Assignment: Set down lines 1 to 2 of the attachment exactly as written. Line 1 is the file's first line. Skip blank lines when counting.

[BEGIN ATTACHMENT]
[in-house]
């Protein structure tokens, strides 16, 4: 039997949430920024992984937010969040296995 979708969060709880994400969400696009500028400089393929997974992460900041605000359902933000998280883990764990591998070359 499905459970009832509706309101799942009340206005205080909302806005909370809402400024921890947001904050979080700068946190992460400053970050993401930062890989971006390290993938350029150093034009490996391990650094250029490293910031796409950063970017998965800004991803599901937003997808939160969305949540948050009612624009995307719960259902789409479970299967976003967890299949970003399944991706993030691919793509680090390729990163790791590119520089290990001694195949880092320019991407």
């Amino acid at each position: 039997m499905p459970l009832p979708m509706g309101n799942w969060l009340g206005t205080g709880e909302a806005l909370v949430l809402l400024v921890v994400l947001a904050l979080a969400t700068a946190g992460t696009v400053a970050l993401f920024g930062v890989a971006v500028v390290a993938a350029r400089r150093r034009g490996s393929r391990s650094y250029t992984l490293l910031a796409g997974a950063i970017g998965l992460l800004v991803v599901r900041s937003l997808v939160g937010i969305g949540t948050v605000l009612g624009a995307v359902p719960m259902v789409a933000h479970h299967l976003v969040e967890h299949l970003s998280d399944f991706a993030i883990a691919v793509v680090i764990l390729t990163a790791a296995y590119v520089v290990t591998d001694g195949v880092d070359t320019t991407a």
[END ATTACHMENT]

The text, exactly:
[in-house]
């Protein structure tokens, strides 16, 4: 039997949430920024992984937010969040296995 979708969060709880994400969400696009500028400089393929997974992460900041605000359902933000998280883990764990591998070359 499905459970009832509706309101799942009340206005205080909302806005909370809402400024921890947001904050979080700068946190992460400053970050993401930062890989971006390290993938350029150093034009490996391990650094250029490293910031796409950063970017998965800004991803599901937003997808939160969305949540948050009612624009995307719960259902789409479970299967976003967890299949970003399944991706993030691919793509680090390729990163790791590119520089290990001694195949880092320019991407």